Brydon and the Royal Australian Observatory

Now, I love a good comedy (and a few bad ones) as much as the next person, but it's grant writing time, and so I am going to be grumpy here. One thing that gets me hot under the collar is terrible portrayals of science, especially astronomy and astrophysics, in the media. Which brings me to exhibit number 1. The TV comedy, Supernova, starring welsh comedian, Rob Brydon.

The story is simple. Brydon plays Dr Paul Hamilton, who moves to work at the fictional Royal Australian Observatory, and the laughs come thick and fast in the usual "fish out of water" situations. Well, they don't really, the series was a flop, and lacks a lot of laughs,  but, amazingly, a second season was made.

I don't know how I missed this when it was originally shown in 2005/2006, but its portrayal of astronomy and astronomers is, well, rubbish.

I would write pages and pages on this, but let's start with some basic things.

The Observatory: You can tell by the image above, the Royal Astronomical Observatory is sitting there, out in the Outback, in the middle of nowhere (well, close to Broken Hill, where Mad Max 2 was filmed). I'm sure this was to get an Australian "feel" to the show, and make the fish-out-of-water more fish-out-of-watery. Now, you might want to build a radio telescope out there (and that's what they have done at Narrabri, although not so deserty). There is a real optical observatory in Australia, at Siding Spring, not that far from Broken Hill. What does that look like?
It's up a mountain, where you expect to find an optical observatory. Clearly, it's a bit too green for a fish-out-of-water welsh astronomer to be in. But it is what an Australian optical observatory looks like. And there are aboriginals living there too (but, of course, people want to see aboriginals living like wild warriors out in the desert rather than think about the real challenges facing these people).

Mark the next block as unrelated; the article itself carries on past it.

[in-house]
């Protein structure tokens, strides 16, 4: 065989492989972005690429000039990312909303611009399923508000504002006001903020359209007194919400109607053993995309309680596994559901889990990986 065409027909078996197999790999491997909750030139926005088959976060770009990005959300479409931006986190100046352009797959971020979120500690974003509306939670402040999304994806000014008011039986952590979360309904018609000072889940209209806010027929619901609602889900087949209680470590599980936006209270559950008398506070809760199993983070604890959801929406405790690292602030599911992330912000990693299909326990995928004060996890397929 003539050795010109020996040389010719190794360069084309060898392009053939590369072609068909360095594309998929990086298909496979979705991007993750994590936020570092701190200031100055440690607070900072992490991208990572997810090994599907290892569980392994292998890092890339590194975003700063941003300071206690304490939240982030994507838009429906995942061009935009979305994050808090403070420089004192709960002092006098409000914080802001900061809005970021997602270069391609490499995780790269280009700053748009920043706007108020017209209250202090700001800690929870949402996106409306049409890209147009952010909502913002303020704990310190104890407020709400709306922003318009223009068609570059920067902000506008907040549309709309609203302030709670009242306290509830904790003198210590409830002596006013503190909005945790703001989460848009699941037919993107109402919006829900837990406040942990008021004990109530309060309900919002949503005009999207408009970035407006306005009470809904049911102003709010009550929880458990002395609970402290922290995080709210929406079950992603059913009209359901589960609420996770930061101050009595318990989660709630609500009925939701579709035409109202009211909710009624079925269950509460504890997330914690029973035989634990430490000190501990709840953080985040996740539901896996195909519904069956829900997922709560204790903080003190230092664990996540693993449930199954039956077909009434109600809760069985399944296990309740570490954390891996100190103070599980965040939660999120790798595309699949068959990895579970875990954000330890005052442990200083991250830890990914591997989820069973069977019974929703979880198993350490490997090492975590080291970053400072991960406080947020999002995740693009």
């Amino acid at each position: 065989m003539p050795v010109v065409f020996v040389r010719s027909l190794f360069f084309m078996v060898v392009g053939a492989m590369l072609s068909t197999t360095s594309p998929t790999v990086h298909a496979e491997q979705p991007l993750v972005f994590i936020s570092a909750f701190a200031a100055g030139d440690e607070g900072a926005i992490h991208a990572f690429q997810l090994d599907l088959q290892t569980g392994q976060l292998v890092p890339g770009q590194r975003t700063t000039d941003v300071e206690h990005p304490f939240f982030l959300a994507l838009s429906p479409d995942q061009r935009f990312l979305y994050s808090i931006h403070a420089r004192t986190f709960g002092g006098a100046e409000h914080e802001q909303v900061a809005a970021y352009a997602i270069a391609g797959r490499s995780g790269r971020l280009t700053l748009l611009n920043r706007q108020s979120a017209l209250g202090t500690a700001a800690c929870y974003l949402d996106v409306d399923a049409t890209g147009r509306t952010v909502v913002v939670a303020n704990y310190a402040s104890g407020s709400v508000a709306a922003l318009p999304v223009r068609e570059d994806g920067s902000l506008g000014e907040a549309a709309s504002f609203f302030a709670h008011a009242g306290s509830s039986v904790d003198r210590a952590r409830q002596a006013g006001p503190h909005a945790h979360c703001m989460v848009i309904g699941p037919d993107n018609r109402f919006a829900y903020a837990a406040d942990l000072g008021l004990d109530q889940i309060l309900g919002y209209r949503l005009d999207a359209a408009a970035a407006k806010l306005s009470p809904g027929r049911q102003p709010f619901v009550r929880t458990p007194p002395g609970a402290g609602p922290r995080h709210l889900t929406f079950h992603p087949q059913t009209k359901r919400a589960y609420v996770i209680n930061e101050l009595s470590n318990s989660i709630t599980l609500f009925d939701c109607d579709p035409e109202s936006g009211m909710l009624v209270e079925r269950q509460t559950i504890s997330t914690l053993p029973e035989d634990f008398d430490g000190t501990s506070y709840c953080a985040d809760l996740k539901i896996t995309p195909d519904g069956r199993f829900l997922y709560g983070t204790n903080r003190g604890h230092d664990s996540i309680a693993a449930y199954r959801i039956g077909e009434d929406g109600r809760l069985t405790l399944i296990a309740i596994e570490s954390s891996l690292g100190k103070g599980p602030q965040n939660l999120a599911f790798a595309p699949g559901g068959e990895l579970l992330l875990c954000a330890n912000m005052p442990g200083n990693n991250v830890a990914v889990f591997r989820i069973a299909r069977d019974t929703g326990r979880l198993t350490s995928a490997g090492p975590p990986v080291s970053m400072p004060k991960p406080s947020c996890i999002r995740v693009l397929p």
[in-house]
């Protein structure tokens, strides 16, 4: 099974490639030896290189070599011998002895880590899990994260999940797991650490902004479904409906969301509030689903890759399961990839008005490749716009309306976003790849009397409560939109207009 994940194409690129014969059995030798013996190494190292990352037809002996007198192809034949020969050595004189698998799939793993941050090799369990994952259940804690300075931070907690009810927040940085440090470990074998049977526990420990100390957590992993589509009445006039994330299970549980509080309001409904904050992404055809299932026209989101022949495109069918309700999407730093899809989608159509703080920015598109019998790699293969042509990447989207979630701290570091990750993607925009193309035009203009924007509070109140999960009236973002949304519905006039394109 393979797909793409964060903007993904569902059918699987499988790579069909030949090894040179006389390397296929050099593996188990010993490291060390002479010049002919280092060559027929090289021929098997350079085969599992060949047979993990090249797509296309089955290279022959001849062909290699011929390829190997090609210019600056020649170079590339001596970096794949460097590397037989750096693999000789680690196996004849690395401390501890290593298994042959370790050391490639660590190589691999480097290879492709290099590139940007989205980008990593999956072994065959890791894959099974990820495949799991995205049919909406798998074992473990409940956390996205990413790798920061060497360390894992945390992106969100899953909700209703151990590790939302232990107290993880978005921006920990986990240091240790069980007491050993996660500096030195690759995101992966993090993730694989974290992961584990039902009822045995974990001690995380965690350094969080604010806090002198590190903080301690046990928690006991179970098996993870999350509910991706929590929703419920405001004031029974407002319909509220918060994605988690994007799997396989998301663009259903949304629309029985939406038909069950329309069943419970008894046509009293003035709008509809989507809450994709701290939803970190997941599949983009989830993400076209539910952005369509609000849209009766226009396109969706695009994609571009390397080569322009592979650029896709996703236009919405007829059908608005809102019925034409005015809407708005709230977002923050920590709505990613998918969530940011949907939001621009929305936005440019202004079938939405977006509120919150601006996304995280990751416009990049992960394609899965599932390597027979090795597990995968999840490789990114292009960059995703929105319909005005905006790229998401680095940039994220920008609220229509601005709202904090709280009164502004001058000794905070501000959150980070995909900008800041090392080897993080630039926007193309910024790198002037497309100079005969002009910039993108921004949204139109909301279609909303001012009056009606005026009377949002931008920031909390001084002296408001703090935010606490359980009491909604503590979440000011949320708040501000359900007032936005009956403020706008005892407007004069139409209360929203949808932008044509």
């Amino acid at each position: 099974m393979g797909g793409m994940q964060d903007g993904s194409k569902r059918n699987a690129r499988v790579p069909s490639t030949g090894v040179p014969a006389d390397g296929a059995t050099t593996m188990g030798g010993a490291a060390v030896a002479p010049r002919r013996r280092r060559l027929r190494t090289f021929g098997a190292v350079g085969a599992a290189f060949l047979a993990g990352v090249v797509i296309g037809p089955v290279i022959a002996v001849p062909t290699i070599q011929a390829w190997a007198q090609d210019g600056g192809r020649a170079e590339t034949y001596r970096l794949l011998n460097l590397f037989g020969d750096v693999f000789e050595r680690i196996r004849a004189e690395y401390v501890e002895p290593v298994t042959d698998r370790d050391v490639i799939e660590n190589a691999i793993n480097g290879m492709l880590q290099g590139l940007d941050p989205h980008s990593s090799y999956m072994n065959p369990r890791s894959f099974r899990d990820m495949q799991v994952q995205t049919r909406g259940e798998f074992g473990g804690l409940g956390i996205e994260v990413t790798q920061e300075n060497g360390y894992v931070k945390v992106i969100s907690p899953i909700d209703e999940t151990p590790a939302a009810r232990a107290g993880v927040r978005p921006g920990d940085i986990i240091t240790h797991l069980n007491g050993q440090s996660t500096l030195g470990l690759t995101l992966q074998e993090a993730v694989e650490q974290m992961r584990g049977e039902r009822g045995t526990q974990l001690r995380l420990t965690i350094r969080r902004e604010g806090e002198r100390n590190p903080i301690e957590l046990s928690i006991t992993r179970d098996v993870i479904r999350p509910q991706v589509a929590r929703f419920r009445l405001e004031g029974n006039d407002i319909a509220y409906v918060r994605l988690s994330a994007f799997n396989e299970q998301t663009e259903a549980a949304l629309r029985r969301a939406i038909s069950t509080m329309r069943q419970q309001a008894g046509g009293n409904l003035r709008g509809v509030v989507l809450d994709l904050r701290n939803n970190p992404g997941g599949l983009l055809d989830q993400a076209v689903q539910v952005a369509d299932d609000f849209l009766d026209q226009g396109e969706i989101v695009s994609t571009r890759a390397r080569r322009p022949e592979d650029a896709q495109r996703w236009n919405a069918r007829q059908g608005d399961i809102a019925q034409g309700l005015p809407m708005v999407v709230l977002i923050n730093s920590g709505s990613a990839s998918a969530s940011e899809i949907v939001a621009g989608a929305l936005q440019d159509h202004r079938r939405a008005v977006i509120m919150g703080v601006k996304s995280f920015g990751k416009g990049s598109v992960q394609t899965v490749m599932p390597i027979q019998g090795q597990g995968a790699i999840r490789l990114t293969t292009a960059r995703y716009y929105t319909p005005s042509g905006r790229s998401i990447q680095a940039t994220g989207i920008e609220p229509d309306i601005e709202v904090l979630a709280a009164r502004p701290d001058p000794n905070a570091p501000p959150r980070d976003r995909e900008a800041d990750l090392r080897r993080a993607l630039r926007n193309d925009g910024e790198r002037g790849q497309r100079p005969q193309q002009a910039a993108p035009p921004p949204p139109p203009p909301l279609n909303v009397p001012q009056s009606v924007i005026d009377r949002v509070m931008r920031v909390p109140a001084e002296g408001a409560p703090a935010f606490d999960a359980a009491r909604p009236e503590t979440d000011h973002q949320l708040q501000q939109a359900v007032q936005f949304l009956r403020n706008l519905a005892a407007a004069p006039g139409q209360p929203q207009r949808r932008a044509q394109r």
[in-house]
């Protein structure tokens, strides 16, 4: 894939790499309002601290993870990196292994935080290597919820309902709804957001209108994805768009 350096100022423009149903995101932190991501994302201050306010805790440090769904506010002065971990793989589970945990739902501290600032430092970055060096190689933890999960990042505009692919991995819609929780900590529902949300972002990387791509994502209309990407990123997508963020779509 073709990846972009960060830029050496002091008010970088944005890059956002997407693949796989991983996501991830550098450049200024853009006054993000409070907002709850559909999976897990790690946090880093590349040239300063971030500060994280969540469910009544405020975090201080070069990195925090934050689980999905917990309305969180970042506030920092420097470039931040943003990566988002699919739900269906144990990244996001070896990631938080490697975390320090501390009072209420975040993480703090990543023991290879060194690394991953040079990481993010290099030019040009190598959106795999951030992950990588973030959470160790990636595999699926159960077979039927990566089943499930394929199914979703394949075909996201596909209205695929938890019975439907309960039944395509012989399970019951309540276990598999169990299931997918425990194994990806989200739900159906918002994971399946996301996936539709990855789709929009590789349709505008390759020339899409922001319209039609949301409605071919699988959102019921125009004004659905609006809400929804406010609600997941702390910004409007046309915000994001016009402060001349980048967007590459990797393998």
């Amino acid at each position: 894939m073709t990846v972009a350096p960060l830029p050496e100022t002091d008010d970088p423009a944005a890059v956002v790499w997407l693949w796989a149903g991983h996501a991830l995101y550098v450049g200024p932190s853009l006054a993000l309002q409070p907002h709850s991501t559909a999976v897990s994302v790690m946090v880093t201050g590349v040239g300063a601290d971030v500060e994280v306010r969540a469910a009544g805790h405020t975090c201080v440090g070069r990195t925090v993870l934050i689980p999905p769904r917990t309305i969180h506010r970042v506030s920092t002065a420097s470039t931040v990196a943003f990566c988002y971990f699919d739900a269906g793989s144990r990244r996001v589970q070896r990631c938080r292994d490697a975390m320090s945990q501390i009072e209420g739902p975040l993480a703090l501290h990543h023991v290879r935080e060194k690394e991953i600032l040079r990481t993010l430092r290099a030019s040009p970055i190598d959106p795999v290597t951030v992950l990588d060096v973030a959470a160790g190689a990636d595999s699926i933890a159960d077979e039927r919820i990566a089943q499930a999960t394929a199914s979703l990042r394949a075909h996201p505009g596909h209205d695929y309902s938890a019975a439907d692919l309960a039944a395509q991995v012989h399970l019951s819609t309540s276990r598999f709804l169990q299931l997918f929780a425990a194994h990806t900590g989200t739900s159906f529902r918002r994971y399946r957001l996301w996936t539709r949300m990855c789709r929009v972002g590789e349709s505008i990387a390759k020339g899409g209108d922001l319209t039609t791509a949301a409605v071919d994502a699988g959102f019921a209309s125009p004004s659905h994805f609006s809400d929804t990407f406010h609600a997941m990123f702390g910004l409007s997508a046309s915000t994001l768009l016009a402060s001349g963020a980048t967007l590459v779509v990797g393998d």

The Telescope: This is the telescope at the Royal Australian Observatory (in the TV show).
The telescope is puny and many amateurs would have better. This is the mighty Anglo-Australian Telescope
Notice the scale on this image. I remember the first time I went into the dome, I thought I was in a James Bond set. It's huge, it's impressive, it's a real telescope! The show makes another cardinal sin with regards to astronomy. Astronomers don't sit around in the dome with lights blazing, computers humming etc when they are observing. The telescope is in total darkness, away from sources of light which would cause the air to shake and blur the images. The astronomers sit in control rooms, away from the telescope, often with music thumping to keep them awake. Given the nature of the site of the Royal Australian Observatory, a crappy telescope with lights on would seem to fit.

Doing science: Now, this is the bit that really drove me crazy. The show is filled with sciencey buzzwords, and Rob Brydon's character, an expert on gas, spouts all kind of stuff. But their crappy telescope can so magic, it can see round corners and to see patches of gas at the birth of the Universe. The notion of writing a paper, the staple of research, is all very bizarre, as is giving presentations etc. I don't know what more I can say about this, it just is nothing like real science.

OK, OK  - I know it's a comedy show. I know I should not be so critical. But seeing that they were filming in Sydney, which has a high density of astronomers, perhaps they could have asked for some advice to look slightly like a real astronomer. Heck, they could have even filmed up at the AAT, and had a realistic telescope dome, one more impressive than the one they showed. It may not have helped the laughs, but it would have at least looked slightly more "scientific".

As an aside, I am a fan of Rob Brydon. In fact, he was raised in Baglan, next to Neath, the town I was born in. And as a link to science fiction, Baglan is part of Port Talbot, home to the Port Talbot Steel Works.

which was apparently the inspiration for Ridley Scott's vision of a future city in Blade Runner. I've see it at night, it's a startling sight!


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